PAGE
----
A New Kind of Apologist edited by Sean McDowell is a collection of essays addressing many of the challenges facing apologetics and apologists now. The chapters offer insights in such diverse topics as apologetics and economics, Islam, and sexuality. The chapters range from 2-14 pages and so are necessarily brief.
Several of the chapters are particularly insightful. For example, “Why We Should Love Questions More Than Answers” by Matthew Anderson notes that we need to be careful listeners when we take questions. It does no good to be able to answer questions if we are answering the wrong ones. The chapter “Telling the Truth about Sex in a Broken Culture” by John Stonestreet speaks to how the changing cultural climate regarding exposure to, consumption of, and even understanding of sexuality has changed such that we need to have a holistic biblical vision of human sexuality is another example of the broad perspectives this book offers on apologetics.
The topics in the book aren’t limited to some kind of ivory tower arguments (though I believe such arguments and books are very valuable); here, topics have direct application to life while maintaining an apologetic perspective. It’s a practical book, though it is necessarily brief on each topic that is covered. It provides more of a grab bag of ideas than well-developed approaches to the topics. Readers will be exposed to many different ideas, each with some insight on where to pursue further reading on the topic. The sheer breadth of issues touched upon make the book guaranteed to have something of interest for anyone even remotely concerned with apologetics. Method, Christian living, other religions, and a host of topics in between are covered. It’s an exciting book, as each chapter presents a new avenue for readers to explore.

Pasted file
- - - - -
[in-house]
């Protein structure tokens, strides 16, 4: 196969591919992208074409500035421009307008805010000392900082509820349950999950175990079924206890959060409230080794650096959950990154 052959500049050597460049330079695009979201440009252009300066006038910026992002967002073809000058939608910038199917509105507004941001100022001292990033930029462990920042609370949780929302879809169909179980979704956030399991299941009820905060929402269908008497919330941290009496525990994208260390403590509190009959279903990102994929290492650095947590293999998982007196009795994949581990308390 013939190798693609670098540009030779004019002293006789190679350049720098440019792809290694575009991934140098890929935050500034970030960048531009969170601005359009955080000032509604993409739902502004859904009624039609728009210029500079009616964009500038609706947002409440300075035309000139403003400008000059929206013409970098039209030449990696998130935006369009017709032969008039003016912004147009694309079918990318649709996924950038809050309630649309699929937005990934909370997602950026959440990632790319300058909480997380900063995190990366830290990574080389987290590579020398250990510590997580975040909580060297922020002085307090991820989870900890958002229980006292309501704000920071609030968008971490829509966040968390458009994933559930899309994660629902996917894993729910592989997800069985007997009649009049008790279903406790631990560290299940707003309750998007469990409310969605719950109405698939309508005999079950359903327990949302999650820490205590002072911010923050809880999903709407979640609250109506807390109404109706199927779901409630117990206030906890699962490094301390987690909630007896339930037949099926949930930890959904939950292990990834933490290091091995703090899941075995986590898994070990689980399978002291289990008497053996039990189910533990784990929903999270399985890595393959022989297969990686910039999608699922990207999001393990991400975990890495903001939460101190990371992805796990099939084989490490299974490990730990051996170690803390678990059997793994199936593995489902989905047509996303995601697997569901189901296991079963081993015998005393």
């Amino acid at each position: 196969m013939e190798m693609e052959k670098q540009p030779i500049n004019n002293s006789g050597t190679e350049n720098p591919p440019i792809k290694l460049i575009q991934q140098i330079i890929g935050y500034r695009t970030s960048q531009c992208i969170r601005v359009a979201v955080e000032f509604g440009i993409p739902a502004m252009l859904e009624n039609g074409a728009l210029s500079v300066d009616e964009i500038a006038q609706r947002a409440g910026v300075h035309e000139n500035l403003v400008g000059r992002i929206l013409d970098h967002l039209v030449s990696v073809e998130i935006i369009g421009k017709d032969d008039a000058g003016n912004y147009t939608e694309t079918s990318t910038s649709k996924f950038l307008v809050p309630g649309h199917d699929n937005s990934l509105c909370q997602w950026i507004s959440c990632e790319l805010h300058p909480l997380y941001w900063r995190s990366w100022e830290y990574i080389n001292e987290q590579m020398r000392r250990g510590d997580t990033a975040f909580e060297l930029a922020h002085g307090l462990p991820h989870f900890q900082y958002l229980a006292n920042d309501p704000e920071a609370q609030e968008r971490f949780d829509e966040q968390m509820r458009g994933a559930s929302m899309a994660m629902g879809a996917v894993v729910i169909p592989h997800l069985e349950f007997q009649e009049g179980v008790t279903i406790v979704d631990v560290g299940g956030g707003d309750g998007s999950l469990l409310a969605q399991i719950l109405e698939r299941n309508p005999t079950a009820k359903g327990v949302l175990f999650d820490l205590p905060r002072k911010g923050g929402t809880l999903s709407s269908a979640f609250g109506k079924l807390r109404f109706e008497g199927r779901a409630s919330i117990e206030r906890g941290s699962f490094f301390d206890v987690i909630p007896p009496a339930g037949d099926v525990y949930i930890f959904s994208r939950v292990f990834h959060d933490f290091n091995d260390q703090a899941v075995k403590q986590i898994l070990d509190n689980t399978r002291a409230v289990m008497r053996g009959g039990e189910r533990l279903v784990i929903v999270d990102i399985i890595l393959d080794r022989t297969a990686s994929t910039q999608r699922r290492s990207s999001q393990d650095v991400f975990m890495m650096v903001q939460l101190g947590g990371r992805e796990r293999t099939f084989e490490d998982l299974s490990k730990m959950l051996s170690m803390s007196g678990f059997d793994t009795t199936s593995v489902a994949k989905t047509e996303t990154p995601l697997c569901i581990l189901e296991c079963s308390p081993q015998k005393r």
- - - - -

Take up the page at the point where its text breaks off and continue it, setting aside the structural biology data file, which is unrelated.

An admirable aspect of the book is that it features several women’s voices. Too often, collections of apologetic essays do not have even one woman in the work. Here, there are several, including an excellent chapter by Holly Ordway on the use of imagination in apologetics and another chapter by Mary Jo Sharp that calls on women to be involved in aoplogetics.
Section breaks often feature interviews with prominent apologists, but the most intriguing of them are the interviews with atheists–including some who were once apologists. This provides a look at areas that some readers may never engage with–genuine interaction with atheists and an attempt to understand why the “other” believes as they do.
One area of critique is that some chapters persist in using “man” and “men” as descriptors for “human” and “humanity.” Although it is commonly argued that people just know that the latter is what is meant, precision of language as well as the real possibility of confusion suggests use of gender-neutral language ought to be preferred.
A New Kind of Apologist is an important, helpful book. It is just the kind of work that someone interested in apologetics should pick up as quickly as possible. It opens the reader up to several new topics, as well as new authors and ideas. It comes recommended.
+Engages a ton of topics
+Features women’s voices
-Very brief on the topics it touches
-Lack of gender-neutral language in some chapters
Disclaimer: I received a copy of the book for review from the publisher. I was not required to provide any kind of feedback whatsoever.
A New Kind of Apologist edited by Sean McDowell (Eugene, OR: Harvest House, 2016).
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